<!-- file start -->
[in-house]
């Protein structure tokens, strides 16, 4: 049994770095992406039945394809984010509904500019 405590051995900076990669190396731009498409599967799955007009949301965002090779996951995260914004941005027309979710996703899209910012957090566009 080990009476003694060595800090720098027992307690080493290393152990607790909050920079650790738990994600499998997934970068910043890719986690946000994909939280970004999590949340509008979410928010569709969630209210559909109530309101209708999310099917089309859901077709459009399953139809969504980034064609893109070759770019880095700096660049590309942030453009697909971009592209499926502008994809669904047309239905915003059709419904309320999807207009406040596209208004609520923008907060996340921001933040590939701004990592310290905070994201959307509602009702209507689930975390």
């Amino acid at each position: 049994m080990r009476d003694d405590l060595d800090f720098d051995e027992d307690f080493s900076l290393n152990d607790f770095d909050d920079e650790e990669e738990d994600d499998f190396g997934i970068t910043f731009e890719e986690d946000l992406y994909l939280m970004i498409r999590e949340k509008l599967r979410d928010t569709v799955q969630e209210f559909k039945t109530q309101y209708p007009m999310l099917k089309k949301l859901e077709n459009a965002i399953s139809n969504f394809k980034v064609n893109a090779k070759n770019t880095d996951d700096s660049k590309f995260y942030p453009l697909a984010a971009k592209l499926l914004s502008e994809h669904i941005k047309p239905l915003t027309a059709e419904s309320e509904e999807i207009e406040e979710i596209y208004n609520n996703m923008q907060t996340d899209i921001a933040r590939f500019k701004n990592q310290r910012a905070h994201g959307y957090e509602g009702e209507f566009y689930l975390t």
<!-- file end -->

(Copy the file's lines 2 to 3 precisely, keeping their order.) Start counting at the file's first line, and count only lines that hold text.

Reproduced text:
């Protein structure tokens, strides 16, 4: 049994770095992406039945394809984010509904500019 405590051995900076990669190396731009498409599967799955007009949301965002090779996951995260914004941005027309979710996703899209910012957090566009 080990009476003694060595800090720098027992307690080493290393152990607790909050920079650790738990994600499998997934970068910043890719986690946000994909939280970004999590949340509008979410928010569709969630209210559909109530309101209708999310099917089309859901077709459009399953139809969504980034064609893109070759770019880095700096660049590309942030453009697909971009592209499926502008994809669904047309239905915003059709419904309320999807207009406040596209208004609520923008907060996340921001933040590939701004990592310290905070994201959307509602009702209507689930975390």
């Amino acid at each position: 049994m080990r009476d003694d405590l060595d800090f720098d051995e027992d307690f080493s900076l290393n152990d607790f770095d909050d920079e650790e990669e738990d994600d499998f190396g997934i970068t910043f731009e890719e986690d946000l992406y994909l939280m970004i498409r999590e949340k509008l599967r979410d928010t569709v799955q969630e209210f559909k039945t109530q309101y209708p007009m999310l099917k089309k949301l859901e077709n459009a965002i399953s139809n969504f394809k980034v064609n893109a090779k070759n770019t880095d996951d700096s660049k590309f995260y942030p453009l697909a984010a971009k592209l499926l914004s502008e994809h669904i941005k047309p239905l915003t027309a059709e419904s309320e509904e999807i207009e406040e979710i596209y208004n609520n996703m923008q907060t996340d899209i921001a933040r590939f500019k701004n990592q310290r910012a905070h994201g959307y957090e509602g009702e209507f566009y689930l975390t």